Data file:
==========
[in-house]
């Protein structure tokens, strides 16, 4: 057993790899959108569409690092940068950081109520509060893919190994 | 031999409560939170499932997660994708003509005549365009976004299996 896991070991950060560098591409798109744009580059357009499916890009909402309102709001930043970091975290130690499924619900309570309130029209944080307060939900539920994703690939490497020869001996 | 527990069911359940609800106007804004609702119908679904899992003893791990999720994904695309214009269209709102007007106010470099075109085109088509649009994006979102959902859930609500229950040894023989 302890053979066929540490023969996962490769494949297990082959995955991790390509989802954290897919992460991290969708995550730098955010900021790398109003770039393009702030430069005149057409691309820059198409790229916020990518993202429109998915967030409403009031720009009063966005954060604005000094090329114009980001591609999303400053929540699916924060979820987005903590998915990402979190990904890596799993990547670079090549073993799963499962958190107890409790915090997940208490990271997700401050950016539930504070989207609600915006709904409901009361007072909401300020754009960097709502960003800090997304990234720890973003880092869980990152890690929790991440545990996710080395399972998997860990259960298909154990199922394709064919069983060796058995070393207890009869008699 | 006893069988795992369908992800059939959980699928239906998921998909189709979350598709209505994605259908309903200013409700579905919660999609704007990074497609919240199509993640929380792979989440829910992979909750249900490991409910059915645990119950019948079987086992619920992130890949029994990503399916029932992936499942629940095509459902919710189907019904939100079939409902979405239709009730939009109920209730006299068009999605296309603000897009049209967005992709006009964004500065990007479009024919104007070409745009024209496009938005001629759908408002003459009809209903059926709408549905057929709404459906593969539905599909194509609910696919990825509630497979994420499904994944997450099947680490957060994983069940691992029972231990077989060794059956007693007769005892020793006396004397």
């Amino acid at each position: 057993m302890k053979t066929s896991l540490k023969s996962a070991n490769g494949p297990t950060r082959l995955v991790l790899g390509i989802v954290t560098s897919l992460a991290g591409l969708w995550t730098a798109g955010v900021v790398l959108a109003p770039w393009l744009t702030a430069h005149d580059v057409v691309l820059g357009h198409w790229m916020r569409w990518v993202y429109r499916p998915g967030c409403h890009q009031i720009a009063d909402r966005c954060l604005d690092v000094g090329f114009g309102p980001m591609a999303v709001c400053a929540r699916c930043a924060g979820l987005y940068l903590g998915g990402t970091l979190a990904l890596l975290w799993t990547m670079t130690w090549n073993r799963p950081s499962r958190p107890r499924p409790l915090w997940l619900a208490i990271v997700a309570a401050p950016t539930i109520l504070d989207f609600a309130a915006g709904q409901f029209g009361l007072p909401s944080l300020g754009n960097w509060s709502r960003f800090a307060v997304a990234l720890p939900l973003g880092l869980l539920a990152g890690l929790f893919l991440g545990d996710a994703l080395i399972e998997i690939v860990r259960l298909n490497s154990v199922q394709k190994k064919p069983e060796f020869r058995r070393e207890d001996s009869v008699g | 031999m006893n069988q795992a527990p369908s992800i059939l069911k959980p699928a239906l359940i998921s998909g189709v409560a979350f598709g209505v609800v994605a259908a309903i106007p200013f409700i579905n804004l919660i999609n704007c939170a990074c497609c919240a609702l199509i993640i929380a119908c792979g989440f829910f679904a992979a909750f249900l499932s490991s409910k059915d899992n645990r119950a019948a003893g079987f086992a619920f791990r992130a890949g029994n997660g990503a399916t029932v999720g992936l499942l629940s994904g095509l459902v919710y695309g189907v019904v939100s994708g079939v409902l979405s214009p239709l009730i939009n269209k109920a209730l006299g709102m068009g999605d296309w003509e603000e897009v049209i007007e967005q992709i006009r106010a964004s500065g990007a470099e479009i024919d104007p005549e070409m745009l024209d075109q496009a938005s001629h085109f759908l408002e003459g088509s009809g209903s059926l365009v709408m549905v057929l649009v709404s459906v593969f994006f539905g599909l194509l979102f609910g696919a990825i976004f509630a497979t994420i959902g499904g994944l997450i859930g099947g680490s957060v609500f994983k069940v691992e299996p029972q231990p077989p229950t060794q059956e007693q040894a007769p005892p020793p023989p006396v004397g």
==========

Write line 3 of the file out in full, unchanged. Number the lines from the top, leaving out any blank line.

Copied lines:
């Amino acid at each position: 057993m302890k053979t066929s896991l540490k023969s996962a070991n490769g494949p297990t950060r082959l995955v991790l790899g390509i989802v954290t560098s897919l992460a991290g591409l969708w995550t730098a798109g955010v900021v790398l959108a109003p770039w393009l744009t702030a430069h005149d580059v057409v691309l820059g357009h198409w790229m916020r569409w990518v993202y429109r499916p998915g967030c409403h890009q009031i720009a009063d909402r966005c954060l604005d690092v000094g090329f114009g309102p980001m591609a999303v709001c400053a929540r699916c930043a924060g979820l987005y940068l903590g998915g990402t970091l979190a990904l890596l975290w799993t990547m670079t130690w090549n073993r799963p950081s499962r958190p107890r499924p409790l915090w997940l619900a208490i990271v997700a309570a401050p950016t539930i109520l504070d989207f609600a309130a915006g709904q409901f029209g009361l007072p909401s944080l300020g754009n960097w509060s709502r960003f800090a307060v997304a990234l720890p939900l973003g880092l869980l539920a990152g890690l929790f893919l991440g545990d996710a994703l080395i399972e998997i690939v860990r259960l298909n490497s154990v199922q394709k190994k064919p069983e060796f020869r058995r070393e207890d001996s009869v008699g | 031999m006893n069988q795992a527990p369908s992800i059939l069911k959980p699928a239906l359940i998921s998909g189709v409560a979350f598709g209505v609800v994605a259908a309903i106007p200013f409700i579905n804004l919660i999609n704007c939170a990074c497609c919240a609702l199509i993640i929380a119908c792979g989440f829910f679904a992979a909750f249900l499932s490991s409910k059915d899992n645990r119950a019948a003893g079987f086992a619920f791990r992130a890949g029994n997660g990503a399916t029932v999720g992936l499942l629940s994904g095509l459902v919710y695309g189907v019904v939100s994708g079939v409902l979405s214009p239709l009730i939009n269209k109920a209730l006299g709102m068009g999605d296309w003509e603000e897009v049209i007007e967005q992709i006009r106010a964004s500065g990007a470099e479009i024919d104007p005549e070409m745009l024209d075109q496009a938005s001629h085109f759908l408002e003459g088509s009809g209903s059926l365009v709408m549905v057929l649009v709404s459906v593969f994006f539905g599909l194509l979102f609910g696919a990825i976004f509630a497979t994420i959902g499904g994944l997450i859930g099947g680490s957060v609500f994983k069940v691992e299996p029972q231990p077989p229950t060794q059956e007693q040894a007769p005892p020793p023989p006396v004397g």